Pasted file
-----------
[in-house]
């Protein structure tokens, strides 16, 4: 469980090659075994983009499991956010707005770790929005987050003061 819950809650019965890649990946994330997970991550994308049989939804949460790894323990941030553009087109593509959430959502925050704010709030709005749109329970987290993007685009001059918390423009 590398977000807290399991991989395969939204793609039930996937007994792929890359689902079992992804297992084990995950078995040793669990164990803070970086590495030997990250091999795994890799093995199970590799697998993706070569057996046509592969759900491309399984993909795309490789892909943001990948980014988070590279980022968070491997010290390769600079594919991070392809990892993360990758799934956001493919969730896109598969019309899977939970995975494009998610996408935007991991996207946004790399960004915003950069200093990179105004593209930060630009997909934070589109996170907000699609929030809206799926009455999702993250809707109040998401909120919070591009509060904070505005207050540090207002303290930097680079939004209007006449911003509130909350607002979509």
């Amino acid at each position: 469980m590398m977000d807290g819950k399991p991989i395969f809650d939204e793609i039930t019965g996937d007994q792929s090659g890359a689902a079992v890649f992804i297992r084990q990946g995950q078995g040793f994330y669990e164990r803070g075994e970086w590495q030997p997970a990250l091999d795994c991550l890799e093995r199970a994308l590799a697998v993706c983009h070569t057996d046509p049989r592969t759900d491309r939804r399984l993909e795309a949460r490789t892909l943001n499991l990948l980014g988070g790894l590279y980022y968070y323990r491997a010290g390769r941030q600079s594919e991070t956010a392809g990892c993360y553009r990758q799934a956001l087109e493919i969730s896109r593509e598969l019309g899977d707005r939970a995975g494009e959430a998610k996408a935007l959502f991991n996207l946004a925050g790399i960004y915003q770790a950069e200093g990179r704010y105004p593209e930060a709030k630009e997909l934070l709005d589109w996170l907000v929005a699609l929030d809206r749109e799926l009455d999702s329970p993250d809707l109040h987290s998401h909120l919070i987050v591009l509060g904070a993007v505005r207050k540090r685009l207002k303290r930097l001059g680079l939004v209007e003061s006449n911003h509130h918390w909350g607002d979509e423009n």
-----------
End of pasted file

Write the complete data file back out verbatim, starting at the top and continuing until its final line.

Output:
[in-house]
């Protein structure tokens, strides 16, 4: 469980090659075994983009499991956010707005770790929005987050003061 819950809650019965890649990946994330997970991550994308049989939804949460790894323990941030553009087109593509959430959502925050704010709030709005749109329970987290993007685009001059918390423009 590398977000807290399991991989395969939204793609039930996937007994792929890359689902079992992804297992084990995950078995040793669990164990803070970086590495030997990250091999795994890799093995199970590799697998993706070569057996046509592969759900491309399984993909795309490789892909943001990948980014988070590279980022968070491997010290390769600079594919991070392809990892993360990758799934956001493919969730896109598969019309899977939970995975494009998610996408935007991991996207946004790399960004915003950069200093990179105004593209930060630009997909934070589109996170907000699609929030809206799926009455999702993250809707109040998401909120919070591009509060904070505005207050540090207002303290930097680079939004209007006449911003509130909350607002979509």
């Amino acid at each position: 469980m590398m977000d807290g819950k399991p991989i395969f809650d939204e793609i039930t019965g996937d007994q792929s090659g890359a689902a079992v890649f992804i297992r084990q990946g995950q078995g040793f994330y669990e164990r803070g075994e970086w590495q030997p997970a990250l091999d795994c991550l890799e093995r199970a994308l590799a697998v993706c983009h070569t057996d046509p049989r592969t759900d491309r939804r399984l993909e795309a949460r490789t892909l943001n499991l990948l980014g988070g790894l590279y980022y968070y323990r491997a010290g390769r941030q600079s594919e991070t956010a392809g990892c993360y553009r990758q799934a956001l087109e493919i969730s896109r593509e598969l019309g899977d707005r939970a995975g494009e959430a998610k996408a935007l959502f991991n996207l946004a925050g790399i960004y915003q770790a950069e200093g990179r704010y105004p593209e930060a709030k630009e997909l934070l709005d589109w996170l907000v929005a699609l929030d809206r749109e799926l009455d999702s329970p993250d809707l109040h987290s998401h909120l919070i987050v591009l509060g904070a993007v505005r207050k540090r685009l207002k303290r930097l001059g680079l939004v209007e003061s006449n911003h509130h918390w909350g607002d979509e423009n």